OK, the OS is not as good as on the Apple, the built in apps are rubbish ( Windows Movie Maker is no way near as good as iMovie, there is no Garage Band etc.). The Dell is noisier. It's not small and it uses 300W peak (150W idle).
However, if you wanted to edit some very high res pictures or video, or run multiple applications concurrently the £125 difference is worth it. If only I could run Apple's OS on this machine - I'd be willing to pay £200 to Apple for that privilege (not that Apple have a Core i7 product).
I've had a MacMini since the day it came out - I love this little machine and wish Apple would show it a little more love too... For a long, long time it was the only desktop box you could get in this kind of form factor that didn't just overheat - and I've always liked it; until recently there was just nothing else out there like it.
Love the new one but agree that the top-end model is just far too expensive. Why oh why do Apple insist on charging such an outrageously high price for memory upgrades?
That's an interesting idea - 2.26Ghz Core 2 Duo, 4GB DDR3 and a 20" wide TFT for £900 - shame I need a laptop.
I was on the verge of switching (damn I've so had enough of MS), but the white macbook is rather more expensive that the Windows equivalent. I will want to be able to run virtual machines, and I'm not sure the Macbook is up to that. Thoughts anyone?
> I will want to be able to run virtual machines, and I'm not sure the Macbook is up to that.
Of course it is. On my old 2.4ghz White MacBook from early 2008 more than happily runs virtual machines of Windows XP, Vista and Linux (at the same time if you want) using Parallels Desktop or VMWare Fusion.
The newer MacBook are faster (despite the lower CPU speed).
> I will want to be able to run virtual machines, and I'm not sure the Macbook is up to that. Thoughts anyone?
Depends on what you want to do in the VM's I guess. I have a Mac mini Core Duo 1.66 GHz with 2 GB RAM, and that runs WinXP in Sun VirtualBox with no issues whatsoever. I only use it for Outlook, Excel, SAP, IE and (ahem) MS Hearts, but I run all of those in the VM with iTunes, Safari, Camino, Entourage, Adium, Illustrator and a few other things all running on the OS X host. It all runs as smooth as silk, so I'd guess any Macbook would be up to the task.
Just max the RAM and it'll be sweet.
Dan, Simon, buy a MacBook. That's much better value for money right now. You can still plug in the same monitor/keyboard/mouse etc. you'd plug into a mini if you want to use it on a desk. Dan, I had the Core 2 Duo black MacBook until recently and ran VMWare Fusion and Windows on it with no trouble whatsoever. The current white MacBooks are a slightly higher spec still, so you'll be fine; though I think it's worth extending your budget to the Unibody MacBook anyway.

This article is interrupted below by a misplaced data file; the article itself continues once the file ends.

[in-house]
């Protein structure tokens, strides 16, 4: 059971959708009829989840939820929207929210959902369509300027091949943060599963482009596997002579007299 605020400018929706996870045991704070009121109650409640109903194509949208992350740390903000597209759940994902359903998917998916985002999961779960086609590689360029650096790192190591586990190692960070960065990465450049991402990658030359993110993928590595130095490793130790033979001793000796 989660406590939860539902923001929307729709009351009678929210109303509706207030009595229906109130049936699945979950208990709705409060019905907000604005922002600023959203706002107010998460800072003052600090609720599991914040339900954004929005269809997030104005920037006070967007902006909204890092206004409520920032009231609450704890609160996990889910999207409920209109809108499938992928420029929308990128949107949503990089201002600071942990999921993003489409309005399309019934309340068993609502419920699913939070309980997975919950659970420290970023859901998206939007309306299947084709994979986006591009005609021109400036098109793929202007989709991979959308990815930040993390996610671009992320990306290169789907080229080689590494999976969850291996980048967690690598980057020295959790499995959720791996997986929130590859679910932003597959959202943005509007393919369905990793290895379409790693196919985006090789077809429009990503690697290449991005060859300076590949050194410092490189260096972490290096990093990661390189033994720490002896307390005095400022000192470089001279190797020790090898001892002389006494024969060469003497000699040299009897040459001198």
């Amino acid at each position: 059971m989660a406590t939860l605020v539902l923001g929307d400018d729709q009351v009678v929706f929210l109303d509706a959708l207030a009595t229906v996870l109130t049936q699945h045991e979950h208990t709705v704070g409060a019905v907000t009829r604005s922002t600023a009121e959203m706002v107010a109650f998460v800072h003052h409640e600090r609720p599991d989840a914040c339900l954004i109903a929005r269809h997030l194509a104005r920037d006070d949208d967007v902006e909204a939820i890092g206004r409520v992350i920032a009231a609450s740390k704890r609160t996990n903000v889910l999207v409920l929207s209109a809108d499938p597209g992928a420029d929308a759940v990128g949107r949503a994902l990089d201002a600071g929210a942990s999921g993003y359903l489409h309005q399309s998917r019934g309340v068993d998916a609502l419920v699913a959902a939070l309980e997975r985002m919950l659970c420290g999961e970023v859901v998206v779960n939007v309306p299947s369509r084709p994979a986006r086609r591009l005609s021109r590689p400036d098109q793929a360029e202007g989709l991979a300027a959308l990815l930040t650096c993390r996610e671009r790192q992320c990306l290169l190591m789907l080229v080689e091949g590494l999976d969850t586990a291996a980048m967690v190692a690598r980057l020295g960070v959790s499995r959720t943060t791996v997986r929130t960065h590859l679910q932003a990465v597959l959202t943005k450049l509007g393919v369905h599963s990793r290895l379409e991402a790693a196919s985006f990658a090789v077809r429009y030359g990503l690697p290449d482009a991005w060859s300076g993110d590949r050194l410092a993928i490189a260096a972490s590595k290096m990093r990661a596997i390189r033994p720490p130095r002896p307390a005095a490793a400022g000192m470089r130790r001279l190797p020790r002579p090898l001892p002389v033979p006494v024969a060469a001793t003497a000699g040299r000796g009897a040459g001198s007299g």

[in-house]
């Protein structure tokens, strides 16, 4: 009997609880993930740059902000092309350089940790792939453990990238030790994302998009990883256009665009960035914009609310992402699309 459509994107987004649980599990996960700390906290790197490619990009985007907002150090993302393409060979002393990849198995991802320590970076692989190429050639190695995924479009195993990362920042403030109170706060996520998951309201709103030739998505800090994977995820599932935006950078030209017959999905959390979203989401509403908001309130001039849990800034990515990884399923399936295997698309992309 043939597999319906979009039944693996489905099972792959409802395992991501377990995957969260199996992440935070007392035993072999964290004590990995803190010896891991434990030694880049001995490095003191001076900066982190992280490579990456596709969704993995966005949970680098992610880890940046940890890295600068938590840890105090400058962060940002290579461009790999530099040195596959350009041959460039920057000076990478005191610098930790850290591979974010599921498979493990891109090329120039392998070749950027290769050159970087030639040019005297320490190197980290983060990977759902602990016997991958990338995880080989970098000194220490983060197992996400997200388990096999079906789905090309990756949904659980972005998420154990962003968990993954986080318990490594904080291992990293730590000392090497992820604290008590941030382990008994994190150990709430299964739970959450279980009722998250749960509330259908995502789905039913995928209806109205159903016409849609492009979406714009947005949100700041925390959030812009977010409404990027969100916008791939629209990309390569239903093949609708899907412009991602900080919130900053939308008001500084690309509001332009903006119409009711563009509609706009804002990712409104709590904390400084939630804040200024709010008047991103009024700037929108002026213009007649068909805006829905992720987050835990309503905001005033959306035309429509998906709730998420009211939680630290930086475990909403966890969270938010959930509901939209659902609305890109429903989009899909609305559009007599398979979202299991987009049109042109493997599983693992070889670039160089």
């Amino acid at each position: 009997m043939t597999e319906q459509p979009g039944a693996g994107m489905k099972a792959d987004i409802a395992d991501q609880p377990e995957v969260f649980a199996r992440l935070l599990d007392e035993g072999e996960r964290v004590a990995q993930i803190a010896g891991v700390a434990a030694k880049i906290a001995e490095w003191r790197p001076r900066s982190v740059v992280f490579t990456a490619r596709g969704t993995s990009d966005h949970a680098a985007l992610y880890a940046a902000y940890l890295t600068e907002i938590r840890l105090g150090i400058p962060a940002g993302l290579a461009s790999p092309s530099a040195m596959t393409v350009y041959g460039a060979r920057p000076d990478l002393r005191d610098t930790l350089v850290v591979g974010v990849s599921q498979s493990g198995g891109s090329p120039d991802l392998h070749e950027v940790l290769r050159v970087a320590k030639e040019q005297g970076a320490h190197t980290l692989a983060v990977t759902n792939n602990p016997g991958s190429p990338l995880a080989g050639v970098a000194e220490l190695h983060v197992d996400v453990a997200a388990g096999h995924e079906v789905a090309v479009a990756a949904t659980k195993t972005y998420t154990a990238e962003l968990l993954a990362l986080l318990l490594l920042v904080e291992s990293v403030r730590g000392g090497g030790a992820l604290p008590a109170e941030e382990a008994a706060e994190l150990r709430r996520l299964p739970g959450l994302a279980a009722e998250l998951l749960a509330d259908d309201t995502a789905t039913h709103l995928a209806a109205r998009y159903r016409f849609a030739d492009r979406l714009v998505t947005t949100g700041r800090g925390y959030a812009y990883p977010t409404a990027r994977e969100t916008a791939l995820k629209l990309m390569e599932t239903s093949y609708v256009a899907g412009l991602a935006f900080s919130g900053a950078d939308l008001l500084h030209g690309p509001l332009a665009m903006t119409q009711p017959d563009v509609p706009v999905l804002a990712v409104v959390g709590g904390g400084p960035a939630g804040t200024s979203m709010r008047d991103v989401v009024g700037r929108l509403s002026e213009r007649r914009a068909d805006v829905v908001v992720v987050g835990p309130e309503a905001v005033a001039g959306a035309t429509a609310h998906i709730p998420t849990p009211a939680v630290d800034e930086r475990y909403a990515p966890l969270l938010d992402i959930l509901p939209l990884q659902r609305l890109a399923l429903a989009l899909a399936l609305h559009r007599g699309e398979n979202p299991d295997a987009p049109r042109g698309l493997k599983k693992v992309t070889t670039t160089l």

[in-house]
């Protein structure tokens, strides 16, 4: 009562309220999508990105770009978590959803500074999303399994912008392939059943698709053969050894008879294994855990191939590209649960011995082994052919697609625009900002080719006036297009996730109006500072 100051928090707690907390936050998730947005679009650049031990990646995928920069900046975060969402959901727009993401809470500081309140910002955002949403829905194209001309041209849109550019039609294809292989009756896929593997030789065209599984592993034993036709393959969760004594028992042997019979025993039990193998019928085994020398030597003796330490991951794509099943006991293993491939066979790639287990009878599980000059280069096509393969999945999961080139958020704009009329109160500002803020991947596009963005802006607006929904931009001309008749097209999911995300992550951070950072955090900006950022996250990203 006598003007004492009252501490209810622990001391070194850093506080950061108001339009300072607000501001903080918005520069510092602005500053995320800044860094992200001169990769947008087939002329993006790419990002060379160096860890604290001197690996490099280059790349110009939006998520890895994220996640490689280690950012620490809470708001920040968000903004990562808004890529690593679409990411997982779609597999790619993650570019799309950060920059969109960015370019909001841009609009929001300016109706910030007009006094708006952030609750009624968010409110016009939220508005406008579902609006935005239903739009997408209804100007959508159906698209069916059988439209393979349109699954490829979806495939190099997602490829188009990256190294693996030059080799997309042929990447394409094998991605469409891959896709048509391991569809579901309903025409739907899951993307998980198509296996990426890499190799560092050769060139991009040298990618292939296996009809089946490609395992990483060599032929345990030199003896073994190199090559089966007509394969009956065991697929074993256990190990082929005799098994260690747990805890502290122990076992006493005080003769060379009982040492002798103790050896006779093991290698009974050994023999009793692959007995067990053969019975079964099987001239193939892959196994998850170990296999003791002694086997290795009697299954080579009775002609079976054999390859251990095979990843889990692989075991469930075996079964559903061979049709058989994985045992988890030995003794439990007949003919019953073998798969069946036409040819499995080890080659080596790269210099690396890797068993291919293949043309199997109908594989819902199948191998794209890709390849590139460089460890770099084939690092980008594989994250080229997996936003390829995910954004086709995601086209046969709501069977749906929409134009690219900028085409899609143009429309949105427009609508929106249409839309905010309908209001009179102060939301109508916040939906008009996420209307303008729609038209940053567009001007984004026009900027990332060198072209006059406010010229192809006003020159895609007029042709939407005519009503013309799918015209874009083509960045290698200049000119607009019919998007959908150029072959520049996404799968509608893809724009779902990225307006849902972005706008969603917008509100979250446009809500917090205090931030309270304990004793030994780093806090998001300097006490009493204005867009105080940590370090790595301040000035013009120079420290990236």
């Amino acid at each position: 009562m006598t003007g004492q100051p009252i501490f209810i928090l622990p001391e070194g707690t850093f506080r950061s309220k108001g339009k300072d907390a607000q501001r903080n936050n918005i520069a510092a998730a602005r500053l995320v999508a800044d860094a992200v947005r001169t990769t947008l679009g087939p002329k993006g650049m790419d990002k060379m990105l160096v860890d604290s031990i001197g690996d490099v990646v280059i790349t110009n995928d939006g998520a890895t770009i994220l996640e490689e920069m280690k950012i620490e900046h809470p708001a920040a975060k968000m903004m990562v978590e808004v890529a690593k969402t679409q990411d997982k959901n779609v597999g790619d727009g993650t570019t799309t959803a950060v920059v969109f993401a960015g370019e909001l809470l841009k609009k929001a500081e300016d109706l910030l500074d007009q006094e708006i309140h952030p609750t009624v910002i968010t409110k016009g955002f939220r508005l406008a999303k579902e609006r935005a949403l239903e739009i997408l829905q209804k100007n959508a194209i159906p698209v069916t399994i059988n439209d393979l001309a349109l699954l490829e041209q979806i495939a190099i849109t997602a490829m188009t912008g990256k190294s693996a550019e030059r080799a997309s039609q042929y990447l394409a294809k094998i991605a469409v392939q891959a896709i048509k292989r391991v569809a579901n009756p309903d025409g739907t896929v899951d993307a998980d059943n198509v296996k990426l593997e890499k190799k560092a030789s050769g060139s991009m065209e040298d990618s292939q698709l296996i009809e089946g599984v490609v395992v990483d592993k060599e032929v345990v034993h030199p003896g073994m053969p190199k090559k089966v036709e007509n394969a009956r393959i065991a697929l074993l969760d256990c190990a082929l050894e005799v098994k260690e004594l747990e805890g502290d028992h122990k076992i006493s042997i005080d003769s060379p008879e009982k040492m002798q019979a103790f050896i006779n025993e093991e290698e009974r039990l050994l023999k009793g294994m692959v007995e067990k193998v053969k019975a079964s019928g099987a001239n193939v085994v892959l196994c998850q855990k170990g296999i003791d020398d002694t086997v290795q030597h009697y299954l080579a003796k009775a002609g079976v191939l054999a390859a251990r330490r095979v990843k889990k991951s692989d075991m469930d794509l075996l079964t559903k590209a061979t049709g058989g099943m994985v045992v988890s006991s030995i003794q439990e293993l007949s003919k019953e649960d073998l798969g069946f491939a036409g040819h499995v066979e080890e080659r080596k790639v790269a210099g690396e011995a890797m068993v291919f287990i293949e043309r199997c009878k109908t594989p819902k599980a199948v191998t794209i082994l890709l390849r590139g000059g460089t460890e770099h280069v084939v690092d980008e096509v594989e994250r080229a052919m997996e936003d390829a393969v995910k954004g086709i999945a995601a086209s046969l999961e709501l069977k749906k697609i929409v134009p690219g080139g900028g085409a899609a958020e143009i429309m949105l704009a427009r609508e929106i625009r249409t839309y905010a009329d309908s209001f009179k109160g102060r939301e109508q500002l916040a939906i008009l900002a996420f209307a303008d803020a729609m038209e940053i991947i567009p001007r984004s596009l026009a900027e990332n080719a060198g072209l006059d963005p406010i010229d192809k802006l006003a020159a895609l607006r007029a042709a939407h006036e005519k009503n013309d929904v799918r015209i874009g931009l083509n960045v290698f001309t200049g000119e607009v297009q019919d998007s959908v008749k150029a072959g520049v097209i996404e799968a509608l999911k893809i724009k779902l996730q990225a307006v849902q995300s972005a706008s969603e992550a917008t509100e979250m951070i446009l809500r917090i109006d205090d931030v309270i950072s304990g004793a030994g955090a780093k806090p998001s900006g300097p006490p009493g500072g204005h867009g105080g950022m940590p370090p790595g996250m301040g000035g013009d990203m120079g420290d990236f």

The new MacBooks are pretty great. Virtualisation is alright if you stuff it full of RAM – but generally, if you like OS X you'll find yourself making excuses not to boot up Windows.
@martinX: simply put, yes. I don't know why these numbers aren't showing it – although if this machine only had 1GB of RAM, then the GPU is running in crippled-128MB-mode – but I moved from a GMA950 machine to a 9400M, and it feels like it's at least two generations newer. Running games, playing back video... it's just incomparable.
I use a Mac at work because I need to develop software for Windows, Linux, and OSX.
As such my *last* gen white mac book is running XP and Mandrake as VMs under OSX. 2GB is obviously essential, as a base point. It also goes without saying that having both windows and linux running simultaneously under OSX is asking a bit much of a laptop, but aside from that, the machine is completely up to the job.
I'm not an apple fan, I dislike most of their products, but I've always had a soft spot for the mac mini, not as an apple system, but as a really small and forward thinking PC. It's a shame they're suffocating one of the few products of theirs that I liked, but it makes it easier to hate them as a whole when they purposely sabotage their own products to try to push sales to their other products.
Since Apple did not make an effort to make the original Macintosh at all affordable, back when the Amiga and the Atari ST were competing with it, it's not surprising that people ended up flocking to PC clones instead, and saw Microsoft, with Windows 3.1, as the heroic champion of the ordinary person.
Microsoft's image has taken a beating since then, but Apple isn't making much of an effort to pick up the slack. Otherwise, it would be possible to buy a Mac Mini with a Core 2 Quad processor in it, with a modest price difference not much above the price difference of the processors.